Eurystheus first set Hercules to keep his sheep at Nemea and to kill the lion that ofttimes carried off the sheep, and sometimes the shepherd also.
The man-eater lurked in a wood that was hard by the sheep-run. Hercules would not wait to be attacked by him. Arming himself with a heavy club and with a bow and arrows, he went in search of the lion’s lair and soon found it.
Finding that arrows and club made no impression upon the thick skin of the lion, the hero was constrained to trust entirely to his own thews and sinews. Seizing the lion with both hands, he put forth all his mighty strength and strangled the beast just as he had strangled the serpents in his cradle. Then, having despoiled the dead man-eater of his skin, Hercules henceforth wore this trophy as a garment, and as a shield and buckler.
In those days, there was in Greece a monstrous serpent known as the Hydra of Lerna, because it haunted a marsh of that name whence it issued in search of prey. As his second labor, Hercules was sent to slay this creature.
This reptile had nine heads of which the midmost was immortal. When Hercules struck off one of these heads with his club, two others at once appeared in its place. By the help of his servant, Hercules burned off the nine heads, and buried the immortal one beneath a huge rock.
The blood of the Hydra was a poison so subtle that Hercules, by dipping the points of his arrows therein, made them so deadly that no mortal could hope to recover from a wound inflicted by them. We shall see later that Hercules himself died from the poison of one of these self-same arrows.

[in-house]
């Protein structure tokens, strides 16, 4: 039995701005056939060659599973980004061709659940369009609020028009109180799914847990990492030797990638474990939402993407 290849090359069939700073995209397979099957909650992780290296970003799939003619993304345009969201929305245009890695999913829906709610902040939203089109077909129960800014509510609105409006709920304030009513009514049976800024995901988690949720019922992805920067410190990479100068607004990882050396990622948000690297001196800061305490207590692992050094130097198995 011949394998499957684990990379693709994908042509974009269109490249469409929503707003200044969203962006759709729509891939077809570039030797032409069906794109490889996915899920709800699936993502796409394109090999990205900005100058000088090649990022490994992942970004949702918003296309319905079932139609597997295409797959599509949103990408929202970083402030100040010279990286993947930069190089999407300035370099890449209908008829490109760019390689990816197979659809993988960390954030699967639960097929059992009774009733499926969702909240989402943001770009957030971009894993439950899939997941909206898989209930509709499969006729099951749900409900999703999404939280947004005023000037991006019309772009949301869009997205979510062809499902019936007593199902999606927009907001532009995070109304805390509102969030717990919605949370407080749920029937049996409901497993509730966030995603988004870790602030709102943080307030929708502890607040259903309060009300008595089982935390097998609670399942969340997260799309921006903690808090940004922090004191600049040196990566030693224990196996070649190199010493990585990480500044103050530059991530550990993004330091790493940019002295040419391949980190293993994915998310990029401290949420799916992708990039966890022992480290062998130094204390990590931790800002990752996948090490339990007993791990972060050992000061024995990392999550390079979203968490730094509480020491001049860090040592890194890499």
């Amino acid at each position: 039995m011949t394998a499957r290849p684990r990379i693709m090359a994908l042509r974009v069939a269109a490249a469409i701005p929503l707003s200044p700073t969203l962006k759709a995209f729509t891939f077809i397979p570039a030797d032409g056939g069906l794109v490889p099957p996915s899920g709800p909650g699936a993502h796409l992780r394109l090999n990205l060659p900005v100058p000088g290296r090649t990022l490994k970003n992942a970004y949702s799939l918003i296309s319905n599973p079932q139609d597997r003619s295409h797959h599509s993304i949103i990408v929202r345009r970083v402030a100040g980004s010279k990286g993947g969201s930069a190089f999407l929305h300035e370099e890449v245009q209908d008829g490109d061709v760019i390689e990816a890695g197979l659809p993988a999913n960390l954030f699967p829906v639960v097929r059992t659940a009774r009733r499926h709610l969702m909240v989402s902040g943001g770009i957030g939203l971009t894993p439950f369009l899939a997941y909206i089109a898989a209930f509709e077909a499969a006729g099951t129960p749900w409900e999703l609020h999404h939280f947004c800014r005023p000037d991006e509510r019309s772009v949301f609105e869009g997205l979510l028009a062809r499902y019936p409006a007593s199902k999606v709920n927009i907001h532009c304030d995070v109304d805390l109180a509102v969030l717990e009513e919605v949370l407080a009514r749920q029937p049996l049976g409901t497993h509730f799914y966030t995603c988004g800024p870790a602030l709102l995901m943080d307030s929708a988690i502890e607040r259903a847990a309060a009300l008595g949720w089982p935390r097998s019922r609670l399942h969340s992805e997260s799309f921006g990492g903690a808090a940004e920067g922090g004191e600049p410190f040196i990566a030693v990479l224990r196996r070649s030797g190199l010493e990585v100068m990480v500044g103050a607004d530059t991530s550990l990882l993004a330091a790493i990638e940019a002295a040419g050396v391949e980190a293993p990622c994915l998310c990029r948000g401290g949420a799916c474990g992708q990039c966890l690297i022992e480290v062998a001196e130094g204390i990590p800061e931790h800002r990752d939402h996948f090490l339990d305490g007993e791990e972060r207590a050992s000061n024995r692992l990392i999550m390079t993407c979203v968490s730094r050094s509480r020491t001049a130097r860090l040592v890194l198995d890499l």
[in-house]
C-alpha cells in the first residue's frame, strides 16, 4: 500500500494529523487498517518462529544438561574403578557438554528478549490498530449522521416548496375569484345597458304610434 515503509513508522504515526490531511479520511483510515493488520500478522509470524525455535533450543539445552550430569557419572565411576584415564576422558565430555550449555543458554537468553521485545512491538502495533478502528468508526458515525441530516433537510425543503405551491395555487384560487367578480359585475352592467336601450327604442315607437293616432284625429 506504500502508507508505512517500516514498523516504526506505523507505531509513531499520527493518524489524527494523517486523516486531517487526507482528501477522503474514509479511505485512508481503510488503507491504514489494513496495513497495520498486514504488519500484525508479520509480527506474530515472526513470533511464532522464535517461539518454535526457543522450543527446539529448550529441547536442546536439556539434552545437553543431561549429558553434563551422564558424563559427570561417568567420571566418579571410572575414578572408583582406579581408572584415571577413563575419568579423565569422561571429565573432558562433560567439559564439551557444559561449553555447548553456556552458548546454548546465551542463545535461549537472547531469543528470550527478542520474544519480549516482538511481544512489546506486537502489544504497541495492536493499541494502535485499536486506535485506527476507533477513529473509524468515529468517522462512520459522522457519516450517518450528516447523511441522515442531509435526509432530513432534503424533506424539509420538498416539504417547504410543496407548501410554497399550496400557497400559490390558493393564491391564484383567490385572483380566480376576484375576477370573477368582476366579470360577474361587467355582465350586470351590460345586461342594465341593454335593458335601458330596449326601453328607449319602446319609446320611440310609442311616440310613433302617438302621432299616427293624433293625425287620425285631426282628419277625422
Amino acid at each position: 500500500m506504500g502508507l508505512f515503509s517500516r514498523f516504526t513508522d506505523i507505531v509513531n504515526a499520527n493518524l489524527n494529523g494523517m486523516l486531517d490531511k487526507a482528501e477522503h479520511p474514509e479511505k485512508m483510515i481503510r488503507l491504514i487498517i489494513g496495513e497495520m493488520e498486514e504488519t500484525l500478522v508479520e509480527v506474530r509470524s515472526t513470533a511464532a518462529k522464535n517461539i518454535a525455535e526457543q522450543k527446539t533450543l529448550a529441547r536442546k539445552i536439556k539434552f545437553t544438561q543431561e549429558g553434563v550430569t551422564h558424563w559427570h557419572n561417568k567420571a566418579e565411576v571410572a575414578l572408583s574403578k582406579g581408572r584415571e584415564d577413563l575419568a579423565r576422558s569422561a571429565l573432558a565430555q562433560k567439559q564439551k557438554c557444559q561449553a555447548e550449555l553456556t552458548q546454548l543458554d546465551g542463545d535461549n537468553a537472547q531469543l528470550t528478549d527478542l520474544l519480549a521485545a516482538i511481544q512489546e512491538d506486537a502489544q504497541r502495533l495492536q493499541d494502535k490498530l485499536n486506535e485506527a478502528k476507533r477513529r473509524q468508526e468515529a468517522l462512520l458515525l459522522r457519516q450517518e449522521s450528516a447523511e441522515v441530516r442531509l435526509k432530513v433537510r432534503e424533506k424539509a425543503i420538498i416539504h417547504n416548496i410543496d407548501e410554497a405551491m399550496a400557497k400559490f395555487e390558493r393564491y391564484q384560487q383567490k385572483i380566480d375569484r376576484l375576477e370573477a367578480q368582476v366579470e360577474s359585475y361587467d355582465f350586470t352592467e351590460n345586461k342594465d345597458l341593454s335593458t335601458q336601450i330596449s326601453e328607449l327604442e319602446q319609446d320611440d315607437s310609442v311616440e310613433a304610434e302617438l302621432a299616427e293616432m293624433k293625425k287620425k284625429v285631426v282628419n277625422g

The third labor imposed upon Hercules by Eurystheus was the capture of the Arcadian Stag. This remarkable beast had brazen feet and antlers of solid gold. Hercules was to carry the stag alive to Eurystheus.
It proved no easy task to do this. The stag was so fleet of foot that no one had been able to approach it. For more than a year, over hill and dale, Hercules pursued the beast without ever finding a chance of capturing it without killing it.
At length he shot at it and wounded it with an arrow—not, you may be sure, with one of the poisoned ones—and, having caught it thus wounded, he carried it on his shoulder to his brother and thus completed the third of his labors.
In the neighborhood of Mount Erymanthus, in Arcadia, there lived, in those far-off days, a savage boar that was in the habit of sallying forth from his lair and laying waste the country round about, nor had any man been able to capture or restrain him. To free the country from the ravages of this monster was the fourth labor of Hercules.
Having tracked the animal to his lurking place after chasing him through the deep snow, Hercules caught him in a net and bore him away in triumph on his shoulders to the feet of the amazed Eurystheus.
Augeas, King of Elis, in Greece, not far from Mount Olympus, owned a herd of oxen 3,000 in number. They were stabled in stables that had not been cleaned out for thirty years. The stench was terrible and greatly troubled the health of the land. Eurystheus set Hercules the task of cleaning out these Augean stables in a single day!